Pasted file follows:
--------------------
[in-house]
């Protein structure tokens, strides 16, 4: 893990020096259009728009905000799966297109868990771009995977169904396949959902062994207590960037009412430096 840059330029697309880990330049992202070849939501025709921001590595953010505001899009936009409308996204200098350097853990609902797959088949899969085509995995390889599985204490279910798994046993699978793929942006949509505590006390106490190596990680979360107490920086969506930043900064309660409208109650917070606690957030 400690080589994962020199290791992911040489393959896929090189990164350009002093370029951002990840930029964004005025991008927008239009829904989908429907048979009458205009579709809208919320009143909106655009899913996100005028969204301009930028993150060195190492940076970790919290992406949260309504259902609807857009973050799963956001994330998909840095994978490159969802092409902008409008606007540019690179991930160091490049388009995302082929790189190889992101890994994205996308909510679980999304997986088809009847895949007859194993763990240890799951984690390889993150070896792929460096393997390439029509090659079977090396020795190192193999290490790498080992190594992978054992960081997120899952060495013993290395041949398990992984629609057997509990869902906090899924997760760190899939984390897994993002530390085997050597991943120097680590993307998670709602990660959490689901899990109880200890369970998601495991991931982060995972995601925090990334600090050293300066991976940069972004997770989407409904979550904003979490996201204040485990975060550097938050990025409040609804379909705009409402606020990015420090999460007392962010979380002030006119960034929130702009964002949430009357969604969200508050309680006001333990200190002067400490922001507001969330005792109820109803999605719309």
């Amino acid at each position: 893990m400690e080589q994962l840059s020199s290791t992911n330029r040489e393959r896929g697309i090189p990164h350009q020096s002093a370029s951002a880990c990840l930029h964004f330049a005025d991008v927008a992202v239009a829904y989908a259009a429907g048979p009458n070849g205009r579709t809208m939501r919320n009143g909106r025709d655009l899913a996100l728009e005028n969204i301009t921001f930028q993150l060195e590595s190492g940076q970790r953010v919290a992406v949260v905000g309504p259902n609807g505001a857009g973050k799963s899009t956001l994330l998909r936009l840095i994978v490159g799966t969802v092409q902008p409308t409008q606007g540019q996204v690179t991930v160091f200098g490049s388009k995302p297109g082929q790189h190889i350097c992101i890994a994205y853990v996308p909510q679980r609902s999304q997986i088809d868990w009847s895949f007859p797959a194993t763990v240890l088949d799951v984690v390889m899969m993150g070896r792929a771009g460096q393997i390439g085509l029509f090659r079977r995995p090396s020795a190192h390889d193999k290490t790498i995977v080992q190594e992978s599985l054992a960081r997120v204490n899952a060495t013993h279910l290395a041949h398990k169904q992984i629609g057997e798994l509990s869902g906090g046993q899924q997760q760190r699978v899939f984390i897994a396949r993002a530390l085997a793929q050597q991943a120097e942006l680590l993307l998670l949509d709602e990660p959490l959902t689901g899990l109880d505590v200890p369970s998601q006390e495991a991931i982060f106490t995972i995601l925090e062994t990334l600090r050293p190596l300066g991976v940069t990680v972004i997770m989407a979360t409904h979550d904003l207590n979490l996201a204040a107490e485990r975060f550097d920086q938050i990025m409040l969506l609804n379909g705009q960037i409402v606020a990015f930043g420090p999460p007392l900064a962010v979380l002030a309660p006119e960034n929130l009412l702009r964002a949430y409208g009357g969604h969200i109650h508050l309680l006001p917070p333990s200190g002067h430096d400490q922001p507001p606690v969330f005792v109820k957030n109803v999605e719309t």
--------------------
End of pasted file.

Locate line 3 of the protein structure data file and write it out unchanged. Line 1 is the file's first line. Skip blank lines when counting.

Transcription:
């Amino acid at each position: 893990m400690e080589q994962l840059s020199s290791t992911n330029r040489e393959r896929g697309i090189p990164h350009q020096s002093a370029s951002a880990c990840l930029h964004f330049a005025d991008v927008a992202v239009a829904y989908a259009a429907g048979p009458n070849g205009r579709t809208m939501r919320n009143g909106r025709d655009l899913a996100l728009e005028n969204i301009t921001f930028q993150l060195e590595s190492g940076q970790r953010v919290a992406v949260v905000g309504p259902n609807g505001a857009g973050k799963s899009t956001l994330l998909r936009l840095i994978v490159g799966t969802v092409q902008p409308t409008q606007g540019q996204v690179t991930v160091f200098g490049s388009k995302p297109g082929q790189h190889i350097c992101i890994a994205y853990v996308p909510q679980r609902s999304q997986i088809d868990w009847s895949f007859p797959a194993t763990v240890l088949d799951v984690v390889m899969m993150g070896r792929a771009g460096q393997i390439g085509l029509f090659r079977r995995p090396s020795a190192h390889d193999k290490t790498i995977v080992q190594e992978s599985l054992a960081r997120v204490n899952a060495t013993h279910l290395a041949h398990k169904q992984i629609g057997e798994l509990s869902g906090g046993q899924q997760q760190r699978v899939f984390i897994a396949r993002a530390l085997a793929q050597q991943a120097e942006l680590l993307l998670l949509d709602e990660p959490l959902t689901g899990l109880d505590v200890p369970s998601q006390e495991a991931i982060f106490t995972i995601l925090e062994t990334l600090r050293p190596l300066g991976v940069t990680v972004i997770m989407a979360t409904h979550d904003l207590n979490l996201a204040a107490e485990r975060f550097d920086q938050i990025m409040l969506l609804n379909g705009q960037i409402v606020a990015f930043g420090p999460p007392l900064a962010v979380l002030a309660p006119e960034n929130l009412l702009r964002a949430y409208g009357g969604h969200i109650h508050l309680l006001p917070p333990s200190g002067h430096d400490q922001p507001p606690v969330f005792v109820k957030n109803v999605e719309t």